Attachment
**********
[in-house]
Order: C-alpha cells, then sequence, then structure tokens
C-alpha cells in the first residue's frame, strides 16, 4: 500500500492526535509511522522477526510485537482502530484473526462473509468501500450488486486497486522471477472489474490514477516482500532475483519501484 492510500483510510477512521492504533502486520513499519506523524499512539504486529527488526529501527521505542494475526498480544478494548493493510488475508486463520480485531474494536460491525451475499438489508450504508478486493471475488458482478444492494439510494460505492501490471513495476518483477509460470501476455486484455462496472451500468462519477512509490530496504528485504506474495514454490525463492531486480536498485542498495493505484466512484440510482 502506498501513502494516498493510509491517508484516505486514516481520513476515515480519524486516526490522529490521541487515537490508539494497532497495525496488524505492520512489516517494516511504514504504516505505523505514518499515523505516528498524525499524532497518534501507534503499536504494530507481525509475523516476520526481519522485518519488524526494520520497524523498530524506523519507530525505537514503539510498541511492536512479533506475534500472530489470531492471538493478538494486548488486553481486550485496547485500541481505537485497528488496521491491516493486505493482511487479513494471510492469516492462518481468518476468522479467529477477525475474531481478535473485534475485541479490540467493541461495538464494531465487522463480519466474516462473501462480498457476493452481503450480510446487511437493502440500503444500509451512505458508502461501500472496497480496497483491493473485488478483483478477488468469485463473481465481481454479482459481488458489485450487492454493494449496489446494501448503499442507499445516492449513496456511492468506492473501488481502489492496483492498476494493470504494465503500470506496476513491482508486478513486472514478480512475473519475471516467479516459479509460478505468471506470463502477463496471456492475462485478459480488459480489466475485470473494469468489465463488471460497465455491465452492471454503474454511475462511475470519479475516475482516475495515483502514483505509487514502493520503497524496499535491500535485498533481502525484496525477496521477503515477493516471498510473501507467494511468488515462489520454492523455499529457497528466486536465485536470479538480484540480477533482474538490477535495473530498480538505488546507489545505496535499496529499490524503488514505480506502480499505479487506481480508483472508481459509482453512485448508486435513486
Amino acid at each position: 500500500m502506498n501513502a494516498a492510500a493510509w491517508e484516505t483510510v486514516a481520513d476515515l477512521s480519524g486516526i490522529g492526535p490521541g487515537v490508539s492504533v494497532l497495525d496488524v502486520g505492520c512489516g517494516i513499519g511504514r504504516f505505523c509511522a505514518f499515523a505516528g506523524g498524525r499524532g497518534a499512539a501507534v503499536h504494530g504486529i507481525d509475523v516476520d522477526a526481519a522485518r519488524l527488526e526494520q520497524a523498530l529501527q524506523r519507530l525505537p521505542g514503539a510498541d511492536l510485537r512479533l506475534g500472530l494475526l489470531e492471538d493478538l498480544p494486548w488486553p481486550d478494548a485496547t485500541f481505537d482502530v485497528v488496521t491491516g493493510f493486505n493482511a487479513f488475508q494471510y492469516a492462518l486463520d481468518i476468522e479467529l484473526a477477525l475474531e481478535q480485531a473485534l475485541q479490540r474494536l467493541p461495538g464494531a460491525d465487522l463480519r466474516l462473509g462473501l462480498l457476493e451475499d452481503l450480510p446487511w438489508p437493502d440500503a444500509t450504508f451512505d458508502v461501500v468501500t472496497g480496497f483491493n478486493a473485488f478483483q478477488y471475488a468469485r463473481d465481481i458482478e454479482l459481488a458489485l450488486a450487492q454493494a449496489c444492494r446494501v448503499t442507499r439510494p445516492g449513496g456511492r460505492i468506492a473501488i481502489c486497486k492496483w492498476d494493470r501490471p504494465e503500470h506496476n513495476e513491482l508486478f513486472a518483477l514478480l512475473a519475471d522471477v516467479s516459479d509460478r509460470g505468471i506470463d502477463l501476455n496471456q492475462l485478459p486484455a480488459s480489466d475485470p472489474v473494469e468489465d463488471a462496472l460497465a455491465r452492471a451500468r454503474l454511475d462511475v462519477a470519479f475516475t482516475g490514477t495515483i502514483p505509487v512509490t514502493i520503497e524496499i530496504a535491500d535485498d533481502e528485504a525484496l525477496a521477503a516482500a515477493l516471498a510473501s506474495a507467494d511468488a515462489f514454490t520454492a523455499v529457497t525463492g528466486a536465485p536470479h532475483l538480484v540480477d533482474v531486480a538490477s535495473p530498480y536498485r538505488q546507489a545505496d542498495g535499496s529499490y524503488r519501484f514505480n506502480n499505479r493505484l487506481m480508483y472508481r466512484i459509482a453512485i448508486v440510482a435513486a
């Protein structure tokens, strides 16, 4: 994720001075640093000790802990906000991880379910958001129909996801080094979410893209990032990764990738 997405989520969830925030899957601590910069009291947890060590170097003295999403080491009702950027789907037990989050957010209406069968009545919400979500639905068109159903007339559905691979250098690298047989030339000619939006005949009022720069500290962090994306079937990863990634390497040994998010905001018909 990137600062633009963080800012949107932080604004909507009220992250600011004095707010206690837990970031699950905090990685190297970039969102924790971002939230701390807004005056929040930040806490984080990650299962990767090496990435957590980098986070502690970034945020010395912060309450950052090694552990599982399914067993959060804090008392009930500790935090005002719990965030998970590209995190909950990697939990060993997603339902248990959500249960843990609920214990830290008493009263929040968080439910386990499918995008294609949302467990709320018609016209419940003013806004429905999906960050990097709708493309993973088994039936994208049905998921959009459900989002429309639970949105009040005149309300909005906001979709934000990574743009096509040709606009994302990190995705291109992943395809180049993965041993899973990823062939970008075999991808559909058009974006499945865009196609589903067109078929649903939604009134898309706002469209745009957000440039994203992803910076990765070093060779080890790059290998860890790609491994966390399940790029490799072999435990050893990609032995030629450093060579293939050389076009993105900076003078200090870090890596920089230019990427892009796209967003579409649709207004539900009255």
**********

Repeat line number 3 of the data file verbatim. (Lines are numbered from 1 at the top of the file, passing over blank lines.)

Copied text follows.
C-alpha cells in the first residue's frame, strides 16, 4: 500500500492526535509511522522477526510485537482502530484473526462473509468501500450488486486497486522471477472489474490514477516482500532475483519501484 492510500483510510477512521492504533502486520513499519506523524499512539504486529527488526529501527521505542494475526498480544478494548493493510488475508486463520480485531474494536460491525451475499438489508450504508478486493471475488458482478444492494439510494460505492501490471513495476518483477509460470501476455486484455462496472451500468462519477512509490530496504528485504506474495514454490525463492531486480536498485542498495493505484466512484440510482 502506498501513502494516498493510509491517508484516505486514516481520513476515515480519524486516526490522529490521541487515537490508539494497532497495525496488524505492520512489516517494516511504514504504516505505523505514518499515523505516528498524525499524532497518534501507534503499536504494530507481525509475523516476520526481519522485518519488524526494520520497524523498530524506523519507530525505537514503539510498541511492536512479533506475534500472530489470531492471538493478538494486548488486553481486550485496547485500541481505537485497528488496521491491516493486505493482511487479513494471510492469516492462518481468518476468522479467529477477525475474531481478535473485534475485541479490540467493541461495538464494531465487522463480519466474516462473501462480498457476493452481503450480510446487511437493502440500503444500509451512505458508502461501500472496497480496497483491493473485488478483483478477488468469485463473481465481481454479482459481488458489485450487492454493494449496489446494501448503499442507499445516492449513496456511492468506492473501488481502489492496483492498476494493470504494465503500470506496476513491482508486478513486472514478480512475473519475471516467479516459479509460478505468471506470463502477463496471456492475462485478459480488459480489466475485470473494469468489465463488471460497465455491465452492471454503474454511475462511475470519479475516475482516475495515483502514483505509487514502493520503497524496499535491500535485498533481502525484496525477496521477503515477493516471498510473501507467494511468488515462489520454492523455499529457497528466486536465485536470479538480484540480477533482474538490477535495473530498480538505488546507489545505496535499496529499490524503488514505480506502480499505479487506481480508483472508481459509482453512485448508486435513486